KIEV (Reuters) - An anti-corruption reform requiring senior Ukrainian officials to declare their wealth online has exposed a vast difference between the fortunes of politicians and those they represent.
Some declared millions of dollars in cash. Others said they owned fleets of luxury cars, expensive Swiss watches, diamond jewelry and large tracts of land - revelations that could further hit public confidence in the authorities in Ukraine, where the average salary is just over $200 per month.
Officials had until Sunday to upload details of their assets and income in 2015 to a publicly searchable database, part of an International Monetary Fund-backed drive to boost transparency and modernize Ukraine’s recession-hit economy.
Prime Minister Volodymyr Groysman, who last week likened the declarations process to jumping out of an airplane, revealed that he and his wife had a total of $1.2 million and 460,000 euros in cash and a collection of luxury watches.
The database also shows that Groysman, a former businessman and provincial mayor, is not alone in preferring to keep much of his money out of Ukraine’s banking system.
Reuters calculations based on the declarations show that the 24 members of the Ukrainian cabinet together have nearly $7 million, just in cash.
The declarations of two brothers in President Petro Poroshenko’s faction, Bohdan and Yaroslav Dubnevych, show holdings of over $26 million, also in cash only.
“When the Economy Ministry says that in some areas around 60 percent of the economy is in the shadows, then this is accounted for by the volume of cash registered by civil servants, officials and lawmakers,” said Taras Kachka, deputy executive director at George Soros’s International Renaissance Foundation.
“This is a reflection on the state of our society.”
Justice Minister Pavlo Petrenko, who declared $1 million in a bank account and a further $500,000 in cash, said officials’ decision to hold cash pointed to a mistrust in the banks that many Ukrainians could relate to.
“Of course to EU countries it seems uncivilized that people hold cash,” he said. “But it is linked to the fact that the banking system could, let’s say, be doing better. This is a problem for many Ukrainians who lost their savings in the bank.”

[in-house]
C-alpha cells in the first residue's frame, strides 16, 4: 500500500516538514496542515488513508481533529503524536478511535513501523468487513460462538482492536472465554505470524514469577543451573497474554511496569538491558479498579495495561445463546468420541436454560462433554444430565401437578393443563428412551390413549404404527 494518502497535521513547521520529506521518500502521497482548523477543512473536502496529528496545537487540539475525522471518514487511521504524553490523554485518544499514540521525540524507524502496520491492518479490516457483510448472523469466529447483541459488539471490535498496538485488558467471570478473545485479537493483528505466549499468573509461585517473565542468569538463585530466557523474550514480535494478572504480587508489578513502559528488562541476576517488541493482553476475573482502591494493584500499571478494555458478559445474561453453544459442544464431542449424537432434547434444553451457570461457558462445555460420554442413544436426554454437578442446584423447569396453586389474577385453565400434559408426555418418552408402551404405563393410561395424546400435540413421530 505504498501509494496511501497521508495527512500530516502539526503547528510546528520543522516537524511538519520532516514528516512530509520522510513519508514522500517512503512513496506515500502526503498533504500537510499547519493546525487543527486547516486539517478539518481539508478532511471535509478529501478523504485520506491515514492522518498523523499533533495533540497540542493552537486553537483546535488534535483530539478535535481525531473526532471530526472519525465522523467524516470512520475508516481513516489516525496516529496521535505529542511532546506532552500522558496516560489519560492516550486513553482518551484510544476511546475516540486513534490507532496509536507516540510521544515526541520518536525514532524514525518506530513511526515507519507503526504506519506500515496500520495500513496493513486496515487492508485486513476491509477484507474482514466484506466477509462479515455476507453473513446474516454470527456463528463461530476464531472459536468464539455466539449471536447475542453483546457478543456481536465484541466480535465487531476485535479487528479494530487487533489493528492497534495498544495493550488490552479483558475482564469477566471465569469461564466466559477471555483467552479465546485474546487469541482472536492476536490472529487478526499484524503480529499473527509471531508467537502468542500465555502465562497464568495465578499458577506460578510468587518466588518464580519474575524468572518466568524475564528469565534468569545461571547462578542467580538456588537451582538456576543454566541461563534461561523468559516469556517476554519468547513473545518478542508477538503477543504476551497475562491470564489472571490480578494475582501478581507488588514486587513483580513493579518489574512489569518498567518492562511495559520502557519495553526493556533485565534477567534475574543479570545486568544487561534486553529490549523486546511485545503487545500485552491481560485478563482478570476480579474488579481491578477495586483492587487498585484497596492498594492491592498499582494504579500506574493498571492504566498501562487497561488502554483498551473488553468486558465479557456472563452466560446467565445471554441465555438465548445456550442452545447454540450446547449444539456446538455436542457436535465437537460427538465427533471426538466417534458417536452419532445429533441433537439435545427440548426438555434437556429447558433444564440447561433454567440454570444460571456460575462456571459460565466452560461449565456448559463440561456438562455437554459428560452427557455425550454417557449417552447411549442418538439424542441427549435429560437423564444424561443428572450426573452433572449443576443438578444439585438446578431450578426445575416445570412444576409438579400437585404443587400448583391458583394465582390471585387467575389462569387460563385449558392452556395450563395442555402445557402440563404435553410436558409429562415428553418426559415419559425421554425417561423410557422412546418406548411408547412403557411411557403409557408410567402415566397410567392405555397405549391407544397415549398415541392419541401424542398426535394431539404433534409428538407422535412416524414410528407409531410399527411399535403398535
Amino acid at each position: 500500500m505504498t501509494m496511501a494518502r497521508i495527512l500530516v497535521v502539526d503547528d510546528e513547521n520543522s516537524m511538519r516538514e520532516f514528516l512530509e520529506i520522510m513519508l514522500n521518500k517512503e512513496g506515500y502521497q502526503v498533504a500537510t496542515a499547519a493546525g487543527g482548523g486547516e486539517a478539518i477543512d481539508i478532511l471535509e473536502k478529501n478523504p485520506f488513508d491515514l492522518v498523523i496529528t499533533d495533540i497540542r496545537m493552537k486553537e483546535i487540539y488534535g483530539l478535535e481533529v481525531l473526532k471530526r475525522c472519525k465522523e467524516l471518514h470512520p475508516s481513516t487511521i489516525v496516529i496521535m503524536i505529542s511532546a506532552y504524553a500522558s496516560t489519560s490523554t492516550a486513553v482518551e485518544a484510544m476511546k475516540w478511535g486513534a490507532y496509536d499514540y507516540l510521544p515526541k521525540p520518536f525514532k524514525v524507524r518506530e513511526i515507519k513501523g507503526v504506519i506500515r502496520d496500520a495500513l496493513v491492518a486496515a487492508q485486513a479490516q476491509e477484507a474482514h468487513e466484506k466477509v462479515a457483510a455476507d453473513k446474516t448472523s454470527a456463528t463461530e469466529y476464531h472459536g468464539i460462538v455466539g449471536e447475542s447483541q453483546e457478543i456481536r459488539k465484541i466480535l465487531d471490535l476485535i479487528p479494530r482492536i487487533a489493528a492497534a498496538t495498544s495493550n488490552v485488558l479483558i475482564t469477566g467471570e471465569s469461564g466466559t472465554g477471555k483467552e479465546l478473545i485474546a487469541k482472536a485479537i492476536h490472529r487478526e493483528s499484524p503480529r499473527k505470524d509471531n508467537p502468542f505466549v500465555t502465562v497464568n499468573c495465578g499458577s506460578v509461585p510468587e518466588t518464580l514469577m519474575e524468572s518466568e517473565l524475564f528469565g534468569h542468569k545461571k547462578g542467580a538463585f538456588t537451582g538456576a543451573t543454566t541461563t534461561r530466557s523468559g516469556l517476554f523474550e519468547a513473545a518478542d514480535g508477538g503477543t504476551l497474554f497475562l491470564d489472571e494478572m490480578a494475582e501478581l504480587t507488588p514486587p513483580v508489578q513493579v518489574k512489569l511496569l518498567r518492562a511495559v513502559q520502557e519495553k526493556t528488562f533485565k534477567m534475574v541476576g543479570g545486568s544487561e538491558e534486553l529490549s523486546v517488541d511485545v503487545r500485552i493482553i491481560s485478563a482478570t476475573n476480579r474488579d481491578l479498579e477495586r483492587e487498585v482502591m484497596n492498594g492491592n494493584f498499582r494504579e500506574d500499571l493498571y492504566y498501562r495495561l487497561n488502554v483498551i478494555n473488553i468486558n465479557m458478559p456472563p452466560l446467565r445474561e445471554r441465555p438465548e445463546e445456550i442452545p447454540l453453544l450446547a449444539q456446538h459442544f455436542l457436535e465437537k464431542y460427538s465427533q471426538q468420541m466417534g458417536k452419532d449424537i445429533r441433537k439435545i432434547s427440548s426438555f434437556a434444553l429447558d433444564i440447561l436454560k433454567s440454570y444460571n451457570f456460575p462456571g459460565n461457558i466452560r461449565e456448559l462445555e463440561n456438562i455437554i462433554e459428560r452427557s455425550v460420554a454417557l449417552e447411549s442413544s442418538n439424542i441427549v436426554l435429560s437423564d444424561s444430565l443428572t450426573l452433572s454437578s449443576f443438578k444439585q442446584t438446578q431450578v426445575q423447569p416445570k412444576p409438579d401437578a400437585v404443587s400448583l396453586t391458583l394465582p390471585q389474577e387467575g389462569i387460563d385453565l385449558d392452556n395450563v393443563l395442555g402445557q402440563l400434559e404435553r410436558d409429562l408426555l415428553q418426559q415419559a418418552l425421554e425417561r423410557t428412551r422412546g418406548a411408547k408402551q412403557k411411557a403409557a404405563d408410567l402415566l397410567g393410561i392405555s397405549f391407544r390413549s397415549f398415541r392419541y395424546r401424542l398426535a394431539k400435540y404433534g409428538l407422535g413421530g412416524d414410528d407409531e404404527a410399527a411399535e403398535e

A $10,000 BOTTLE OF WINE
The online declaration system is intended to represent a show of good faith that officials are willing to open their finances up to public scrutiny, to be held accountable, and to move away from a culture that tacitly allowed bureaucrats to amass wealth through cronyism and graft.
However, the public reaction has been one of shocked dismay at the extravagant lifestyles conjured up by many of the disclosures.
“We did not expect that this would be such a widespread phenomenon among state officials. I can’t imagine there is a European politician who invests money in a wine collection where one bottle costs over $10,000,” said Vitaliy Shabunin, the head of the non-governmental Anti-Corruption Action Center.
Opposition bloc lawmaker Mikhail Dobkin’s declaration included 1,780 bottles of wine and an antique copy of Russian novel Anna Karenina worth at least $5,500.
Roman Nasirov, the head of the State Fiscal Service, disclosed that he and his wife owned Swiss watches, diamond jewelry, fur coats, fine porcelain and crystal glassware, an assault rifle and cash in euros and dollars worth $2.2 million.
The declaration of Oleh Lyashko, the head of the populist Radical party who has styled himself as a representative of the common man, showed he rented a house and land in Kiev’s most exclusive district and his household had cash worth the equivalent of over $1 million.
Other forms give an insight into particular hobbies and interests of Ukraine’s elite.
Ihor Hryniv, the head of Poroshenko’s faction, has a collection of icons dating from the 14th century and several works by Ukrainian impressionist masters. Lawmaker Ihor Mosiychuk declared an array of antique weapons, including a 16th century Turkish scimitar, an English broadsword and a Nazi SS dagger.
Many senior politicians filed their forms in the last two days before the deadline, resulting in a crescendo of surprise and anger on social media over the weekend.
“I personally feel unwell. Or rather, like someone who has been beaten and is therefore unwell. I had no illusions about our political and official elite. But all the same, what’s come out is beyond the pale,” Roman Donik, a volunteer to Ukraine’s frontline troops, said on Facebook.
The average Ukrainian citizen has been hit hard by the economic crisis that unfolded in the wake of the 2014 pro-European ‘Maidan’ uprising and subsequent pro-Russian separatist conflict.
The national hryvnia currency has plummeted to 25 to the dollar from 8 in 2013 and energy tariffs have soared under the IMF-backed economic reform program.
The latest revelations will likely add to public dissatisfaction with the current leadership’s progress on reforms. A September poll showed that only 12.6 percent would now vote for Poroshenko’s faction, down from 21.8 in the last election. Meanwhile support for populist and opposition parties has risen.
The anti-corruption agency says it will now start verifying the declarations, but with over 100,000 forms submitted, it is unclear how thorough the process can be.
(Corrects spelling of PM’s first name in paragraph 4)
Additional reporting by Natalia Zinets and Pavel Polityuk; editing by Anna Willard
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